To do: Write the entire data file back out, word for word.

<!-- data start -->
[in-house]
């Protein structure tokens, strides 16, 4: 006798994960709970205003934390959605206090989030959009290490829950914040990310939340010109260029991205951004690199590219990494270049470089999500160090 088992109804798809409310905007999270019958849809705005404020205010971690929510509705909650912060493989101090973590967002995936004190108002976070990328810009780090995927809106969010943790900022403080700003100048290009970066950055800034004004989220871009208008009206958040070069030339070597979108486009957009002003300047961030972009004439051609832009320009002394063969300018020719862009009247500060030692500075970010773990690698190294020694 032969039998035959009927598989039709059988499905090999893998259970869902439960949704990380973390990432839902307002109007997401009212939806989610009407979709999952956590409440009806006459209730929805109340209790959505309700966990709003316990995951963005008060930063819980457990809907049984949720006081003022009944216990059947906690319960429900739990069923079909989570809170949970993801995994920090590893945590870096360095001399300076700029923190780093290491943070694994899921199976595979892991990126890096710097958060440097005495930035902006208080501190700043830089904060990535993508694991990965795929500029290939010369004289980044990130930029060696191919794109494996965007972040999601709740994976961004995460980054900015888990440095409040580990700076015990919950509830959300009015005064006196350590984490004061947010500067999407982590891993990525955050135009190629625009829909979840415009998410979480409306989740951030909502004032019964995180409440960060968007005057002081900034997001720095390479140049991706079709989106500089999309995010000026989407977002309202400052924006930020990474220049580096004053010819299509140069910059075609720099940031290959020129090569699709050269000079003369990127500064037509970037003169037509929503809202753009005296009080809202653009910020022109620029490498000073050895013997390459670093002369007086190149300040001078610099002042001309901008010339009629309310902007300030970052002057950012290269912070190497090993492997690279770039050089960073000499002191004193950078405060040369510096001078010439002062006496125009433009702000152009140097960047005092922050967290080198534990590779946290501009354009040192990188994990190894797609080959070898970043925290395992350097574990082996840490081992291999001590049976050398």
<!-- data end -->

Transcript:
[in-house]
């Protein structure tokens, strides 16, 4: 006798994960709970205003934390959605206090989030959009290490829950914040990310939340010109260029991205951004690199590219990494270049470089999500160090 088992109804798809409310905007999270019958849809705005404020205010971690929510509705909650912060493989101090973590967002995936004190108002976070990328810009780090995927809106969010943790900022403080700003100048290009970066950055800034004004989220871009208008009206958040070069030339070597979108486009957009002003300047961030972009004439051609832009320009002394063969300018020719862009009247500060030692500075970010773990690698190294020694 032969039998035959009927598989039709059988499905090999893998259970869902439960949704990380973390990432839902307002109007997401009212939806989610009407979709999952956590409440009806006459209730929805109340209790959505309700966990709003316990995951963005008060930063819980457990809907049984949720006081003022009944216990059947906690319960429900739990069923079909989570809170949970993801995994920090590893945590870096360095001399300076700029923190780093290491943070694994899921199976595979892991990126890096710097958060440097005495930035902006208080501190700043830089904060990535993508694991990965795929500029290939010369004289980044990130930029060696191919794109494996965007972040999601709740994976961004995460980054900015888990440095409040580990700076015990919950509830959300009015005064006196350590984490004061947010500067999407982590891993990525955050135009190629625009829909979840415009998410979480409306989740951030909502004032019964995180409440960060968007005057002081900034997001720095390479140049991706079709989106500089999309995010000026989407977002309202400052924006930020990474220049580096004053010819299509140069910059075609720099940031290959020129090569699709050269000079003369990127500064037509970037003169037509929503809202753009005296009080809202653009910020022109620029490498000073050895013997390459670093002369007086190149300040001078610099002042001309901008010339009629309310902007300030970052002057950012290269912070190497090993492997690279770039050089960073000499002191004193950078405060040369510096001078010439002062006496125009433009702000152009140097960047005092922050967290080198534990590779946290501009354009040192990188994990190894797609080959070898970043925290395992350097574990082996840490081992291999001590049976050398």